Eckemoff’s jazz compositions have always been notable for their through-composed qualities. They rarely follow the conventional head-solos-head structure of jazz performance, employing sectional structures that are unique to each piece. That quality is even more pronounced here, as she sets the Psalms word-for-word: the music adapts to the rhythm of the words, not the other way around. Recognizing that there needs to be space for improvisation, sometimes there is a contrasting section devoted to soloists, for example the Latin feel that emerges during the middle of “Psalm 110.” There is still space for swing, as in “Psalm 119 Lamed,” where the same gentle swing groove supports vocals from both Mayo and Cruz, as well as trumpet and piano solos. Closer “Psalm 147” (the longest track by far at over twelve minutes) includes instrumental interludes between the sung verses, music that elaborates upon the accompaniment patterns.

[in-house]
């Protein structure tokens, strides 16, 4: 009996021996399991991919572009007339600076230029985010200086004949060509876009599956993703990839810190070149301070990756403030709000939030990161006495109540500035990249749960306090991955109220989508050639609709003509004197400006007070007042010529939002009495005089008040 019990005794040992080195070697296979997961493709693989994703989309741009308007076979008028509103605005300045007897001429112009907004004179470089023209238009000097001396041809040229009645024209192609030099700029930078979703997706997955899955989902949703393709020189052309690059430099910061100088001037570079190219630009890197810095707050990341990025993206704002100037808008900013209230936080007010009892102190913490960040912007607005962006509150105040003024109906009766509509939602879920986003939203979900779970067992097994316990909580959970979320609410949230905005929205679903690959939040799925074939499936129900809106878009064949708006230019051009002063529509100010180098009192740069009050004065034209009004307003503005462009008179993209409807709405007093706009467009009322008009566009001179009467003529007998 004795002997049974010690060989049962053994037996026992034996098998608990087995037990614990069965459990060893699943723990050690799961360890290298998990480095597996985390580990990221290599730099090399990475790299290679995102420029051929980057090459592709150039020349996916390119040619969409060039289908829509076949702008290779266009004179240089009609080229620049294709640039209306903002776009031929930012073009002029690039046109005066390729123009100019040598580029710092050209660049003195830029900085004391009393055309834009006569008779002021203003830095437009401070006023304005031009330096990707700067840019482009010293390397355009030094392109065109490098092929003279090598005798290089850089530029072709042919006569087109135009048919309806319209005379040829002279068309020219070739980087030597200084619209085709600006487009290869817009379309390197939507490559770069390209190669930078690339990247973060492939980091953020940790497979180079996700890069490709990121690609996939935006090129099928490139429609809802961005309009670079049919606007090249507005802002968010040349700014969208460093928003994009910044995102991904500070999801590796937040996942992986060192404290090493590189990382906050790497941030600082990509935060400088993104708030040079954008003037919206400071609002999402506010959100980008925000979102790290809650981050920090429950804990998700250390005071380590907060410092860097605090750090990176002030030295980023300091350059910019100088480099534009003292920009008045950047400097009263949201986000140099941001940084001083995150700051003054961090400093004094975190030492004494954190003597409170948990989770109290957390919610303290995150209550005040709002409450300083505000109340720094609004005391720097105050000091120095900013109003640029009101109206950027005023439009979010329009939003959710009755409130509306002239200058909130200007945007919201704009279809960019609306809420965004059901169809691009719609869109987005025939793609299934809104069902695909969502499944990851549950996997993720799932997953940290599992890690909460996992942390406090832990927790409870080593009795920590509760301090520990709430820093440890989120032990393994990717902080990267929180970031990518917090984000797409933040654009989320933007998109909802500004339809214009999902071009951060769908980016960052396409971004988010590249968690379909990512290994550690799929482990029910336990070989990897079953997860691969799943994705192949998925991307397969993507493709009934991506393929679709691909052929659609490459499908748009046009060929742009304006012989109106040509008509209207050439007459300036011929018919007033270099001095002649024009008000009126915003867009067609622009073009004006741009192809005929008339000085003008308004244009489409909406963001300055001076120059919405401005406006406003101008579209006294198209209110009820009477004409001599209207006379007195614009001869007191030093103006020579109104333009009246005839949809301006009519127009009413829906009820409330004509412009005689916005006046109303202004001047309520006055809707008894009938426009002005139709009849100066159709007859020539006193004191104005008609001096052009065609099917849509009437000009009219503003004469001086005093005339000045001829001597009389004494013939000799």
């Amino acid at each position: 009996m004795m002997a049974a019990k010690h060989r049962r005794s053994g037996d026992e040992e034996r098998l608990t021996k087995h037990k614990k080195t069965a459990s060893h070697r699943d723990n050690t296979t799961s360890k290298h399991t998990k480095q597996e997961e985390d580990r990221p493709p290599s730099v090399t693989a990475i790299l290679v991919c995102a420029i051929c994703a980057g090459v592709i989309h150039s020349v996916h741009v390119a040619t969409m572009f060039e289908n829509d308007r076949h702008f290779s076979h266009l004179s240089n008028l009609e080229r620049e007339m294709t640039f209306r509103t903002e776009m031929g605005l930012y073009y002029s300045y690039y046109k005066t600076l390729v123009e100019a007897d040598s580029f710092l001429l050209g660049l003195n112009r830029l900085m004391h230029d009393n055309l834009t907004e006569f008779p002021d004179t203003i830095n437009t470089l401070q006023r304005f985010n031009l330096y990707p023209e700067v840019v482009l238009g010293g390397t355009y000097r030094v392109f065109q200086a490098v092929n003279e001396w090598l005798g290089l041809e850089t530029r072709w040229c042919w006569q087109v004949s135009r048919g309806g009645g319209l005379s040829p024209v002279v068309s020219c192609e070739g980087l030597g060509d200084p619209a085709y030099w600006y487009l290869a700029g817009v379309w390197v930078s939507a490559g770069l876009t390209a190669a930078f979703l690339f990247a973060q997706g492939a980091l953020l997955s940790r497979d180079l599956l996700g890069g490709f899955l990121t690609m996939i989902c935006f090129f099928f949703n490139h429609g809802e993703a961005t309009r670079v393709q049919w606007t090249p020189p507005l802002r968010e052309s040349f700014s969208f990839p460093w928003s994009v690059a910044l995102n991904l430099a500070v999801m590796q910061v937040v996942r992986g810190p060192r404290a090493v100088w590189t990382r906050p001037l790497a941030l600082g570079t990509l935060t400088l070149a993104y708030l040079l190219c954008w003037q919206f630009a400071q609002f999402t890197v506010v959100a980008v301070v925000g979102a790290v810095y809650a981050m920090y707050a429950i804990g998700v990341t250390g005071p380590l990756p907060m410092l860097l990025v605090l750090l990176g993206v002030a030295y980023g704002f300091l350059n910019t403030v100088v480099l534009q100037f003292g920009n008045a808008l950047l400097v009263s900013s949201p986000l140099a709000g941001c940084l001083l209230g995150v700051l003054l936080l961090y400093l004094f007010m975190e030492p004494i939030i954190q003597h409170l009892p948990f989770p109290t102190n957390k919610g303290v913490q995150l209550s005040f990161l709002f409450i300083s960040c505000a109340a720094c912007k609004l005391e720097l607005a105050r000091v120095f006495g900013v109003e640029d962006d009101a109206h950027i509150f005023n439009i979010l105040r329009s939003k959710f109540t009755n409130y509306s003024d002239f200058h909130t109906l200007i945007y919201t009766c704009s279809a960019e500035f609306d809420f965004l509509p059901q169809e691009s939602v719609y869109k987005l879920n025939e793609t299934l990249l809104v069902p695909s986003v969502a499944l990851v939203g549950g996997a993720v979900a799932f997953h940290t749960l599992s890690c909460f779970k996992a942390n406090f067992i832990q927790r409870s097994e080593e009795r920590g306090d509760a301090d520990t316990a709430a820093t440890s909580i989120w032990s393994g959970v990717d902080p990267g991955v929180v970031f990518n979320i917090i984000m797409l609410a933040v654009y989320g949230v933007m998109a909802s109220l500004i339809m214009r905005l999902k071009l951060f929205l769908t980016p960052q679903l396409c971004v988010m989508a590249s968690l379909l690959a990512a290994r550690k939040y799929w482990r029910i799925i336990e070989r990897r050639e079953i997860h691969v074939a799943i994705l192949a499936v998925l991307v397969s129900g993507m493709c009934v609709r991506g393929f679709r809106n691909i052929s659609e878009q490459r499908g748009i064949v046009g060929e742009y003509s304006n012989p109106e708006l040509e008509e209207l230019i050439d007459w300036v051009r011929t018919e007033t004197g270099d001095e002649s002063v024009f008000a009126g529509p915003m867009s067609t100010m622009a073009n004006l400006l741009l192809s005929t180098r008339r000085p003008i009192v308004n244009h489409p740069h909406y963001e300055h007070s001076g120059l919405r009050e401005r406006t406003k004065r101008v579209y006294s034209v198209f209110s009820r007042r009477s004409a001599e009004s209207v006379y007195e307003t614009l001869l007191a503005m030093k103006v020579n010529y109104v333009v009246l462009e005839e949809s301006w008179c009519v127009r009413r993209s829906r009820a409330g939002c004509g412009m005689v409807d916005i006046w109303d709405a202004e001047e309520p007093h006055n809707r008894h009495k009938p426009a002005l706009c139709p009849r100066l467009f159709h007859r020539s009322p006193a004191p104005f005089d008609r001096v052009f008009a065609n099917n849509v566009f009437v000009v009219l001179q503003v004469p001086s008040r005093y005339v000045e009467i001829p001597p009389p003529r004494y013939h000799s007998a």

The instrumental disk presents the same songs in the same order, with instruments carrying the vocal lines, and with different, more open solos. The instrumental versions are not dramatically different—not least because they were recorded in the same sessions as the vocal ones, with the vocals added later—but they do prove that Eckemoff’s compositions can stand up quite well without the words. The first couple of vocal parts fall to Alessi’s trumpet, a warm expressive voice. Then Howes’ violin takes the next two, a comfortable choice for what are essentially art songs. The two alternate the vocal role for most of the set, but bassist Gress expands his introduction to “Psalm 126” on the vocal disk into a full-throated statement of the theme. The end instrumental section of “Psalm 119 Jod” builds into a free section, ranging more widely than the vocal version had.